No arrests have been made following the arson attack on the Bapo-Ba-Mogale tribal office in Bapong near Brits, North West police said on Tuesday.
“A case of arson was registered with the Mooinooi SAPS [SA Police Service]. No one has been arrested yet and investigation continues,” said Lieutenant Colonel Pelonomi Makau.
The tribal office was torched by irate members of the Unemployed Forum after they were allegedly not paid for three weeks.
They were employed by the tribal authority to clean graveyards, roads and government buildings.
On Thursday, they torched the tribal office and the R556 road towards N4. They were ultimately paid late on Friday night.
The Bapo-Ba-Mogale Traditional Council condemned the torching of the tribal offices and said it had noted with great regret the carnage manifesting itself within the Bapo community.
“The Traditional council herewith condemns with the strongest terms the torching of the community tribal office by the hooligans and criminals perpetuating these violent acts. We also condemns the burning of Bapo buses and vehicles, and the intimidation of traditional council members and its employees,” said council secretary Reuben Xinishe in a statement.
He explained that the traditional council initiated a poverty alleviation project on October 23, expecting money from the Lonmin mining company. The company normally pays the money in November, but refused to release the funds, citing letters addressed to President Jacob Zuma from Bapo Ba Mogale.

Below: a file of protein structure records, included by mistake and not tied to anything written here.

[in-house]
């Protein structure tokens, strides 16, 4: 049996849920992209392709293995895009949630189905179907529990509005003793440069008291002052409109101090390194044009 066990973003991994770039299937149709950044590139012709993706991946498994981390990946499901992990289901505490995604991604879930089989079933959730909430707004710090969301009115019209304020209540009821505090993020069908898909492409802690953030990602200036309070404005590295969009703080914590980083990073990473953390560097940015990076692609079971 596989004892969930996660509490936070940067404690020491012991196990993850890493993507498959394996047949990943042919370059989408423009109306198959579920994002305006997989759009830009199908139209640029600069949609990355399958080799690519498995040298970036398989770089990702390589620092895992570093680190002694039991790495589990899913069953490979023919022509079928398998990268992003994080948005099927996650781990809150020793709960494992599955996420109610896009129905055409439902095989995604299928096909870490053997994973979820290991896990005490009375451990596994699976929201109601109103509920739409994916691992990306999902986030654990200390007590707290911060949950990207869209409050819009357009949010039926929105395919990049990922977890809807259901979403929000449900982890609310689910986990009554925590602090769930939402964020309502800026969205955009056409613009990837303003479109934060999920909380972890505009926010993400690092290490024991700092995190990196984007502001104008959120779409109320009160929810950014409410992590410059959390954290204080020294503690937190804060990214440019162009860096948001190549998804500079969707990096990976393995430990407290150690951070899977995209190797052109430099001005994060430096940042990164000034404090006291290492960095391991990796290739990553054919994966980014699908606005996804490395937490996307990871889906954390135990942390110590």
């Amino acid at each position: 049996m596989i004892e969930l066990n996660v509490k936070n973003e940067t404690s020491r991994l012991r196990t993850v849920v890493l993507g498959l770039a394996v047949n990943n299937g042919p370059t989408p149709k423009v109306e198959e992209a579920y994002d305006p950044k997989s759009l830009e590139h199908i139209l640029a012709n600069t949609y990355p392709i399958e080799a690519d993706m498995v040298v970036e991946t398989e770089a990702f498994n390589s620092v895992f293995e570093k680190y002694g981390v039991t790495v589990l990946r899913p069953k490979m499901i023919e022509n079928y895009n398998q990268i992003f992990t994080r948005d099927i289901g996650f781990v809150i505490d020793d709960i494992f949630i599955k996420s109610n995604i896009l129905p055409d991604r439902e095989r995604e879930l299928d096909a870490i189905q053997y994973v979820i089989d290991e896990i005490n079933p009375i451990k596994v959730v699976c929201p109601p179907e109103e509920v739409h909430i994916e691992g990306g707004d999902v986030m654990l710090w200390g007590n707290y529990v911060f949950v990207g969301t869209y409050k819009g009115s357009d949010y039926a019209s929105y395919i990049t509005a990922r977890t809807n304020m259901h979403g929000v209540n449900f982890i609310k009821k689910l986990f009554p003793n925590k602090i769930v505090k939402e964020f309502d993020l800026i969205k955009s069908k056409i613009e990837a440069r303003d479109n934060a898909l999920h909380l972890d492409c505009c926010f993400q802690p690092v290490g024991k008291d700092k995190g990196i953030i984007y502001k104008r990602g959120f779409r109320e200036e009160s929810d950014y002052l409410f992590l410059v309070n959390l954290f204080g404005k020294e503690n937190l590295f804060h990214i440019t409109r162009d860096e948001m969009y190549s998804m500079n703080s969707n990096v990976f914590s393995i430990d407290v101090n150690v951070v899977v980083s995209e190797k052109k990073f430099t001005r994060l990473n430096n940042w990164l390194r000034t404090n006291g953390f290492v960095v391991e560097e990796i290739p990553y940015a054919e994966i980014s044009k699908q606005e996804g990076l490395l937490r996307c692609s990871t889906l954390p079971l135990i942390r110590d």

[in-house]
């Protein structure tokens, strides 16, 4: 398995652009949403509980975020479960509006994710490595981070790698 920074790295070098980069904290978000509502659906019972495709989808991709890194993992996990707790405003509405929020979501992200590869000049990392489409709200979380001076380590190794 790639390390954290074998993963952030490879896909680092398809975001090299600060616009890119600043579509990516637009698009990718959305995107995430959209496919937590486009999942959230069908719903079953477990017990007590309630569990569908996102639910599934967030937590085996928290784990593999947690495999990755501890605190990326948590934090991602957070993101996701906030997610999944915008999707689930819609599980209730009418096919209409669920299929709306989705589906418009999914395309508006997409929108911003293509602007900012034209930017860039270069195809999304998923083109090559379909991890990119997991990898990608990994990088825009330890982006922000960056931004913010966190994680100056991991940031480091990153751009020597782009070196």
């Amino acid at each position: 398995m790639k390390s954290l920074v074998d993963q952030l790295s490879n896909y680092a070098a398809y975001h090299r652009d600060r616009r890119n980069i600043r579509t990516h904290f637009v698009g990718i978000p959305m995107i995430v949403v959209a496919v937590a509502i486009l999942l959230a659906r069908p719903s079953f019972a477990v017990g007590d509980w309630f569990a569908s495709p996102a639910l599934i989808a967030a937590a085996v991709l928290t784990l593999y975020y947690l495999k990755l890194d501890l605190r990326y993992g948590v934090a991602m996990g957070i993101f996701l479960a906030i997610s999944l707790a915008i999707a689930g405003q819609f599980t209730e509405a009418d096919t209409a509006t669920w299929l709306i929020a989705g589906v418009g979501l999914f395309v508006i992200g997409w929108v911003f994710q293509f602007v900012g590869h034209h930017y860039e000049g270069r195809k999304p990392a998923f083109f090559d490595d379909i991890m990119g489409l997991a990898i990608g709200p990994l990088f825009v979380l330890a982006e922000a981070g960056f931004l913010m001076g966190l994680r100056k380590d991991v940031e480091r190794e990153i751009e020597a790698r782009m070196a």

The Bapo Ba Mogale and the Mining Forum of SA, a civil society group, wrote to President Jacob Zuma and the department of mineral resources to request the suspension of the Lonmin mining operation for failing to comply with its social and labour commitments.
In reply, Lonmin said it has awarded significant procurement contracts with a combine gross value of R1.65 billion to the Bapo Ba Mogale
These contracts have been running for between five and eight years. The projects include stockpile management, ore transport, passenger transport and Personal Protective equipment (PPE) supply.
The traditional council then borrowed money from the community business to pay youth who participated in the poverty alleviation project but the money was not enough to pay the full stipends to participants.
He said all those who did not receive their full stipend would be paid in due course.
Lonmin was expected to pay Bapo Ba Mogale on November 25, with payments to community members expected to be effected on November 30.